Plants Have Budgets Too

This is actually a post with tips on growing tomatoes, but before I get there, I want to give you some context.

First, since I last posted, I’ve been to Urban Farm School, taught (online this year) by Brijette Pena, founder of San Diego Seed Company. I learned a LOT and will do my best to share my education in a way that’s helpful and consumable.

Second, I recently read the book, The Triumph of Seeds. I highly recommend it. I found it entertaining and funny as well as intriguing and informative. I never thought I’d feel that way about a book on seeds. I never knew people even wrote books on seeds. It helped me understand our topic today: Plants Have Budgets Too.

Think about a plant’s budget: a plant has limited resources, including nutrition in the soil, water and sunlight.

It has to distribute its energy among many functions, including the growth of the plant, the development of seeds and potentially the development of fruit surrounding the seeds.

Let’s say you have two tomato plants, we’ll call them A and B. You plant A in your garden with some good soil and make sure to water it consistently. Except when you water it inconsistently. Mid-season, perhaps you give it some fertilizer. It’ll produce.

You plant B in your garden with great soil, including a mix of compost and mulch to protect the ground from drying out. You water it consistently because it’s on a drip system with a timer. You fertilize and feed it. AND, you prune it. You prune a) the suckers and b) the branches beneath clusters of tomatoes.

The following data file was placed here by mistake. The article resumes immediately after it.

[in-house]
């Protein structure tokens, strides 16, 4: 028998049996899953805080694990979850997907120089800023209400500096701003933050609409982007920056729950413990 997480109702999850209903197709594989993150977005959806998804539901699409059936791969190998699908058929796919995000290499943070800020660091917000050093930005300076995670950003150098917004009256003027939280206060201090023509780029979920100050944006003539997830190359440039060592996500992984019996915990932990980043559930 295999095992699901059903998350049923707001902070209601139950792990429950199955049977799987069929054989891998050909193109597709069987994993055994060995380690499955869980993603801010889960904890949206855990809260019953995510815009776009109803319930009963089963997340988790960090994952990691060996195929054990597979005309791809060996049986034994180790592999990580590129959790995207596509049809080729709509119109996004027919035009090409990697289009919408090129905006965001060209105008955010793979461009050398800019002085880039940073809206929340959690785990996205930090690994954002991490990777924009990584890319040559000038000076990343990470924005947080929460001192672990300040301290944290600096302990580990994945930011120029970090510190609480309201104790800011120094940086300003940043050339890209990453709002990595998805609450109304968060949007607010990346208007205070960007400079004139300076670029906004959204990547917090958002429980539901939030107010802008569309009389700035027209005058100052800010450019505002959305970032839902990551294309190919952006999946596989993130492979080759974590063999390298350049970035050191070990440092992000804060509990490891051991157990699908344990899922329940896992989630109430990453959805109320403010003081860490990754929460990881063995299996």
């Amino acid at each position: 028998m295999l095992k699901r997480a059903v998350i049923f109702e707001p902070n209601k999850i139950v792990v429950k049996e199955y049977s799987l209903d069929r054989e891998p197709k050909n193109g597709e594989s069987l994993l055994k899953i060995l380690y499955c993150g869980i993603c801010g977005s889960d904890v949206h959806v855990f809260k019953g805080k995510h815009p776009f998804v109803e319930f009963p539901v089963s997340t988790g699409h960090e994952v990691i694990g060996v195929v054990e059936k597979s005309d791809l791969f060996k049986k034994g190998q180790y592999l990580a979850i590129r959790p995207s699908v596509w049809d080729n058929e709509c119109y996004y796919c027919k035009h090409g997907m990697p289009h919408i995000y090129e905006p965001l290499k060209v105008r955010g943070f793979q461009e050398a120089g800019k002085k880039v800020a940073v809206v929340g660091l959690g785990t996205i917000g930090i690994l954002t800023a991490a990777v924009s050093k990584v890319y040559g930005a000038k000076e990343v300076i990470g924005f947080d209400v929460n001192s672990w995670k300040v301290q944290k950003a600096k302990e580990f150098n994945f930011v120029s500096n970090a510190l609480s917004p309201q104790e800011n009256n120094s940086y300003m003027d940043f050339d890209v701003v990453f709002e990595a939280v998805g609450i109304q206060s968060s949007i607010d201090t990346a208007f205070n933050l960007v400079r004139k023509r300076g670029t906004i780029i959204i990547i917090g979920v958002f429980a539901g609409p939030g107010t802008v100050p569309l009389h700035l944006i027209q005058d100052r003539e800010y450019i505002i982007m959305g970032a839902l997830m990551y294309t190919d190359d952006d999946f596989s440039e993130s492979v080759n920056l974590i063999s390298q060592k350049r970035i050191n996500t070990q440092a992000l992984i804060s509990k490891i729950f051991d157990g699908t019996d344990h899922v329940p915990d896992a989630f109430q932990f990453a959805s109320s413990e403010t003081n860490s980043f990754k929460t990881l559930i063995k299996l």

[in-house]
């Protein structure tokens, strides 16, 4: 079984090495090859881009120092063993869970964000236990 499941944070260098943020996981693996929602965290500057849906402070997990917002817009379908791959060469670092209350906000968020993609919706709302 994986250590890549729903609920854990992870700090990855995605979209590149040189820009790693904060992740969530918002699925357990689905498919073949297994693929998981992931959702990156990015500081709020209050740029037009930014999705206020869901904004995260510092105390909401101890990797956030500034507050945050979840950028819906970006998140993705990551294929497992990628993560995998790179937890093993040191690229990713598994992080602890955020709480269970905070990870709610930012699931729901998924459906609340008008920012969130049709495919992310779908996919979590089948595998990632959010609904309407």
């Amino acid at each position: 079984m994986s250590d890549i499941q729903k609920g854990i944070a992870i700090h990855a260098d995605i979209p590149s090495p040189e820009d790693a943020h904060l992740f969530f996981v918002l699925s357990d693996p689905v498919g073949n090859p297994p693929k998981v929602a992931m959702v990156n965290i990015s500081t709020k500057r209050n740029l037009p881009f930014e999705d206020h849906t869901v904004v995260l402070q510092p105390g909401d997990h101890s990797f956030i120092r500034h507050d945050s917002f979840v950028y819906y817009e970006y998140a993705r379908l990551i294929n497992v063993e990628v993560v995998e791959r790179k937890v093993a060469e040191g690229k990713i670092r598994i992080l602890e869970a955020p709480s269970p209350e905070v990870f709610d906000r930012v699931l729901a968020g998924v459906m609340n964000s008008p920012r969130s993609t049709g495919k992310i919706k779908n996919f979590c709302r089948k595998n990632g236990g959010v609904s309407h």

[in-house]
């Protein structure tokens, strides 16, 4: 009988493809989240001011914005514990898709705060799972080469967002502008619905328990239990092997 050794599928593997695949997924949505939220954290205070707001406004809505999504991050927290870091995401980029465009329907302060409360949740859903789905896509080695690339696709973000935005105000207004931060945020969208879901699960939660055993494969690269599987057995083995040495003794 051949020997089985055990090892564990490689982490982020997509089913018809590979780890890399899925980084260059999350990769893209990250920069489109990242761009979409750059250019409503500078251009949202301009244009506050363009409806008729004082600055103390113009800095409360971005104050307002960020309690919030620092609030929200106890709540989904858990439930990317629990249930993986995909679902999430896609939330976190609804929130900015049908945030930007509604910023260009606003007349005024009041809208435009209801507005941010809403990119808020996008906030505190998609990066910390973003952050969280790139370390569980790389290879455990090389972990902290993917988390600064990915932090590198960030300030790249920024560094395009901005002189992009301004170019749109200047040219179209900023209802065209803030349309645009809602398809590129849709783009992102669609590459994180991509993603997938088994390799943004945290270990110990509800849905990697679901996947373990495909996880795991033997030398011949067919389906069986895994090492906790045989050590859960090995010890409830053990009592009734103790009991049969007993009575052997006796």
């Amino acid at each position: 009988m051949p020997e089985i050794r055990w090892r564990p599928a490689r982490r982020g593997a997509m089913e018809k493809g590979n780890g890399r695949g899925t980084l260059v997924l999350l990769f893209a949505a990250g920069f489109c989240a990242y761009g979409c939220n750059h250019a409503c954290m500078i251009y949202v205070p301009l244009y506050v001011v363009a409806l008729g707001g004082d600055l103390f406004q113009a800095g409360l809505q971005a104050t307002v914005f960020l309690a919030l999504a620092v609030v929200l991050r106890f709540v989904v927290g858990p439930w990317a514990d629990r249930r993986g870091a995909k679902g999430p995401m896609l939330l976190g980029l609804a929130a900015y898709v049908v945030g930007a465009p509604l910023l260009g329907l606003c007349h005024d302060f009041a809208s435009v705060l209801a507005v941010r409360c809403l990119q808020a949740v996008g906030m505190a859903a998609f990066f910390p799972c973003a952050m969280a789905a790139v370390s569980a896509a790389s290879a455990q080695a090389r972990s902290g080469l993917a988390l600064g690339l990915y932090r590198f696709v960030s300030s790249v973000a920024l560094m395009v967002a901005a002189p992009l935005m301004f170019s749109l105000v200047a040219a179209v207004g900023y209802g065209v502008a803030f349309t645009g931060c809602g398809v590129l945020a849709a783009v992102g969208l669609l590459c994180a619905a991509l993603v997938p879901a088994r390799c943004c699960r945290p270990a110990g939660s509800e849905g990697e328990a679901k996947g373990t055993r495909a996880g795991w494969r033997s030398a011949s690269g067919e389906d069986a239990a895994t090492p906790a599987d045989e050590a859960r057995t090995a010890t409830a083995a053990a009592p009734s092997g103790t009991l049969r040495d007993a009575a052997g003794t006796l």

What’s the difference?

  • First, B receives more nutrients than A; B has more yummy vitamins and minerals to help it grow and produce. This is something you can control — so remember to fertilize your plants and increase their nutrition budget.
  • Second, while A doesn’t die, some inconsistent watering means A spends energy trying to deal with being thirsty and dehydrated. Energy invested in survival could have gone toward growth.
  • Third, and as of this 2021 update this is still debatable but I’ll go with it: A distributes energy fairly evenly, meaning it gives to the whole plant. You want your tomato plant to distribute energy a little unevenly. Pruning below the fruit set helps B give a little more energy to ripening tomatoes. Just remember you need leaves for photosynthesis so don’t go too crazy with pruning.

At some point I’ll develop whole posts (or books) to soil and irrigation. For now, let’s focus on pruning. To do so, I’m gonna be a little lazy and refer you to a good video:

One last piece of advice on tomatoes: plant them really deep, even if you have to remove some lower sets of leaves. Take a look at what I’ve done here. I start out with a nice tall seedling.

A nice tall tomato seedling, ready to be planted. In the background: Angie reclines on her garden chaise.

I remove some leaves and then I plant deeper than the original soil level on the plant.

Same plant, lower leaves removed.

Why? Those little hairs on the stem grow into roots. The more roots you have, the more the plant can soak up water and nutrition.

See those tiny white hairy looking things? Those will become roots and they go all the way up the stem.
Same plant, looking a lot shorter because I planted it DEEP. It’s doing fine, by the way, more than fine, with multiple sets of fruit as it makes its way up the archway trellis.

Sorry to break it to you but gardening is basically Biology, Chemistry and Physics, my three least favorite topics in high school. I know, I feel like Gardening kind of tricked me into studying science too. But the more you understand about the science of gardening, the more effective and happy you’ll be–as will your plants!